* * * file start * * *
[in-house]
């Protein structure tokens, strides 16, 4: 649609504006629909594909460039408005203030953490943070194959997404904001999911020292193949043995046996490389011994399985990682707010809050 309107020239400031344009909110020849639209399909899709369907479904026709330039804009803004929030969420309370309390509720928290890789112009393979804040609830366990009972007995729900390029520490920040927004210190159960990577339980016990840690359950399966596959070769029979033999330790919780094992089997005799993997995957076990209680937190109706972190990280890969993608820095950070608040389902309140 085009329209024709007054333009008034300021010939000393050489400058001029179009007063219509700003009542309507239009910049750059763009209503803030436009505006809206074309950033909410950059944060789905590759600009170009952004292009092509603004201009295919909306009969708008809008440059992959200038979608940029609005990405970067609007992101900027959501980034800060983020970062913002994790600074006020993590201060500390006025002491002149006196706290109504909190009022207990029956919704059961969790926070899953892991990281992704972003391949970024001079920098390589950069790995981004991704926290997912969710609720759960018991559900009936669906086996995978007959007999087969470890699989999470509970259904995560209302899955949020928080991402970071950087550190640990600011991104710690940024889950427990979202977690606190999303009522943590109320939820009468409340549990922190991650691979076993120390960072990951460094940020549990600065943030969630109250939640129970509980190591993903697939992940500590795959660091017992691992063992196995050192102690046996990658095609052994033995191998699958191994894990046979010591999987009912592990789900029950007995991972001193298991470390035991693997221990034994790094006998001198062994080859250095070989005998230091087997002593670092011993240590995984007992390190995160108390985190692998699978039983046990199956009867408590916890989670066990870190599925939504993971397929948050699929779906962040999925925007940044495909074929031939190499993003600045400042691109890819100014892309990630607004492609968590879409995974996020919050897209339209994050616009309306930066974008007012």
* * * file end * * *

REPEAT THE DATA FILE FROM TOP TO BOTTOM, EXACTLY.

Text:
[in-house]
């Protein structure tokens, strides 16, 4: 649609504006629909594909460039408005203030953490943070194959997404904001999911020292193949043995046996490389011994399985990682707010809050 309107020239400031344009909110020849639209399909899709369907479904026709330039804009803004929030969420309370309390509720928290890789112009393979804040609830366990009972007995729900390029520490920040927004210190159960990577339980016990840690359950399966596959070769029979033999330790919780094992089997005799993997995957076990209680937190109706972190990280890969993608820095950070608040389902309140 085009329209024709007054333009008034300021010939000393050489400058001029179009007063219509700003009542309507239009910049750059763009209503803030436009505006809206074309950033909410950059944060789905590759600009170009952004292009092509603004201009295919909306009969708008809008440059992959200038979608940029609005990405970067609007992101900027959501980034800060983020970062913002994790600074006020993590201060500390006025002491002149006196706290109504909190009022207990029956919704059961969790926070899953892991990281992704972003391949970024001079920098390589950069790995981004991704926290997912969710609720759960018991559900009936669906086996995978007959007999087969470890699989999470509970259904995560209302899955949020928080991402970071950087550190640990600011991104710690940024889950427990979202977690606190999303009522943590109320939820009468409340549990922190991650691979076993120390960072990951460094940020549990600065943030969630109250939640129970509980190591993903697939992940500590795959660091017992691992063992196995050192102690046996990658095609052994033995191998699958191994894990046979010591999987009912592990789900029950007995991972001193298991470390035991693997221990034994790094006998001198062994080859250095070989005998230091087997002593670092011993240590995984007992390190995160108390985190692998699978039983046990199956009867408590916890989670066990870190599925939504993971397929948050699929779906962040999925925007940044495909074929031939190499993003600045400042691109890819100014892309990630607004492609968590879409995974996020919050897209339209994050616009309306930066974008007012």